Ordinarily, families or lineages settled disputes between individuals. Nevertheless, such disputes could also be brought to trial before a Chief by uttering the taboo oath of a Chief or the King. In the end, the King’s Court was the sentencing court; because only the King could order the death penalty. Before the Council of Elders and the King’s Court, the litigants were comprehensively given opportunity to state their case. Anyone present could cross-examine the defendant or the accuser, and if the proceedings could not lead to a verdict, a special witness was called to provide additional testimony. If there was only one witness, his sworn oath assures the truth was told. It was unthinkable for a witness to favour or be hostile to either litigant. Cases with no witness, such as sorcery or adultery, were settled by trial by ordeals, such as drinking poison.
Ancestral Veneration established the Ashanti moral systemand ethical compass. This provided the principal foundation for governmental sanctions. The link between mother and child bound together the entire family network, which included ancestors as well as fellow men. The Ashanti judicial system emphasized the Ashanti conception of rectitude and good behavior, which favoured harmony amongst the Ashanti people. The rules were made and laid down by Nyame (Supreme God) and the ancestors, and one must behave accordingly.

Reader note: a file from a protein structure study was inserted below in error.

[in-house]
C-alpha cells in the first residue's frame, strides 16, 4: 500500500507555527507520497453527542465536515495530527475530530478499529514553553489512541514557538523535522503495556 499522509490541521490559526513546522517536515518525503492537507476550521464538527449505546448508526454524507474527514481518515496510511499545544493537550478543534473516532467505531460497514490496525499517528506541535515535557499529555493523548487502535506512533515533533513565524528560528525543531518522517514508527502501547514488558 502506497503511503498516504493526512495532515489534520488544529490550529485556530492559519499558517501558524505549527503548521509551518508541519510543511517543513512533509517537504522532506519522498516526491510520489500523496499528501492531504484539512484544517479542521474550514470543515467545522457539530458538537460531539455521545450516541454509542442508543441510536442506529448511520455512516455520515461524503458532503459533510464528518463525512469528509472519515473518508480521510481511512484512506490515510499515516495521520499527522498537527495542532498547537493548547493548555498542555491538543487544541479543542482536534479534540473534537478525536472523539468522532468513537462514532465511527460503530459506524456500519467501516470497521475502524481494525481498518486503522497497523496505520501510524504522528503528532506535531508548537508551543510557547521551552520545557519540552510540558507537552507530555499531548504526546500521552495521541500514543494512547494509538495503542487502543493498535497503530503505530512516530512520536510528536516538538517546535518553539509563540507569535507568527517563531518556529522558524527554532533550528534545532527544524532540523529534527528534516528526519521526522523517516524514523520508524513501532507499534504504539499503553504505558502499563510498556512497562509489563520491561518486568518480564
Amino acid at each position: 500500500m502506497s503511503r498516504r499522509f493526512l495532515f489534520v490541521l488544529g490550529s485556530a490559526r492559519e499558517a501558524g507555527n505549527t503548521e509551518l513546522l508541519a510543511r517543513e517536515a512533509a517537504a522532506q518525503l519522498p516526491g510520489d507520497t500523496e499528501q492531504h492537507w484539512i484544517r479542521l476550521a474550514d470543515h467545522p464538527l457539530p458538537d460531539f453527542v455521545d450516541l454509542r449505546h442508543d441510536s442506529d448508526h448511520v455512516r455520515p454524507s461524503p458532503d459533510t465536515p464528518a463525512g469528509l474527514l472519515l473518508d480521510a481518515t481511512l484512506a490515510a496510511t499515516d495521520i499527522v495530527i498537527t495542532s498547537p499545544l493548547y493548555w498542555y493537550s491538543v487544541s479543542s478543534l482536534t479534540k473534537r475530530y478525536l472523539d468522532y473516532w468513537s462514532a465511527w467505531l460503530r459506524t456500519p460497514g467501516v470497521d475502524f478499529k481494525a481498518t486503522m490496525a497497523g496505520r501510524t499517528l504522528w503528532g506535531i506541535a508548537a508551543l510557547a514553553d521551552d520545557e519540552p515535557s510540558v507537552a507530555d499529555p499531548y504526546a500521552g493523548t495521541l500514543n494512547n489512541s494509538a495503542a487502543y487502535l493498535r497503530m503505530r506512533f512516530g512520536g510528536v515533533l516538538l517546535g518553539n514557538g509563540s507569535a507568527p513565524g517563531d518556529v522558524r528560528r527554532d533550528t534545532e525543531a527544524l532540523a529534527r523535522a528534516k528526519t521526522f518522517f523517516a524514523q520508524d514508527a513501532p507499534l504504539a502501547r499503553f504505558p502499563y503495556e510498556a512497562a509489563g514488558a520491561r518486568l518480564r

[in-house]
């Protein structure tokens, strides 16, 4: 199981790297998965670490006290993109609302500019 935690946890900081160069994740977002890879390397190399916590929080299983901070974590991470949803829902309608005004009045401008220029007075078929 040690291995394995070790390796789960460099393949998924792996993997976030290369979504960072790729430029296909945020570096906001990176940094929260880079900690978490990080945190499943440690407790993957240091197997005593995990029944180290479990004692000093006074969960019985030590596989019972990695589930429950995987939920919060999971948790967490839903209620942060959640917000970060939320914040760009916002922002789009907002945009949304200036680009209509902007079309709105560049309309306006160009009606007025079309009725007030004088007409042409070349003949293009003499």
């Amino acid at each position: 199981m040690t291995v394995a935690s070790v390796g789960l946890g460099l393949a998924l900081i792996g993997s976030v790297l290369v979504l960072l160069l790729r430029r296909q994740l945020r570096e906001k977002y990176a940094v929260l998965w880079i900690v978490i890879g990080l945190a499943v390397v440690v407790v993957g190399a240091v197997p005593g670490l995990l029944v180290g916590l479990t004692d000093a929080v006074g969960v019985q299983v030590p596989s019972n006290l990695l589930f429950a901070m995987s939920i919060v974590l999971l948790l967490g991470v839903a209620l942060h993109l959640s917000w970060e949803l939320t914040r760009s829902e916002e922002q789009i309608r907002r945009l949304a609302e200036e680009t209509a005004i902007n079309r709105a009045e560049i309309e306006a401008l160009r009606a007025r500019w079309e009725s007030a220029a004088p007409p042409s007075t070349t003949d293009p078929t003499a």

THE ASHANTIS AND THEIR MEANS OF LIVELIHOOD
The Ashanti Empire was one long list of a series of kingdoms along the coast including Dahomey, Benin, and Oyo. The Kingdom had mountains and large agricultural surpluses. The southern part of the Ashanti Kingdom was covered with moist semi-deciduous forest whilst the Guinea savannah covered the northern part of the Ashanti Kingdom. The Guinea Savanna consisted of short deciduous and fire resistant trees. Riparian forests also occurred along the Afram River and streams of the savanna zone. Soils in the Ashanti Kingdom were mainly of two types: forest ochrosols in the southern Ashanti Kingdom; whilst the savanna ochrosols were confined to the northern the Ashanti Kingdom.
There was predominant fauna, food, rich wildlife and animal species, in the form of hen, sheep, goat, duck, turkey, rabbit, guinea fowl, fish, and the porcupine, which became the national emblem of the Ashanti Kingdom. There were about thirty multipurpose flora species of trees and shrubs and over thirty-five ornamental plants, beautifying the Ashanti Kingdom environs. These trees/shrubs-crops -animals (hen/fish) components were intensively integrated spatially and/or sequentially on the same land unit of individual Asante houses.
The lands within the Ashanti Kingdom were also rich in river-gold, cocoa and kola nuts. The Ashanti soon started trading with the Portuguese at coastal fort Sao Jorge da Mina, later Elmina, the Songhai, and with the Hausa city states.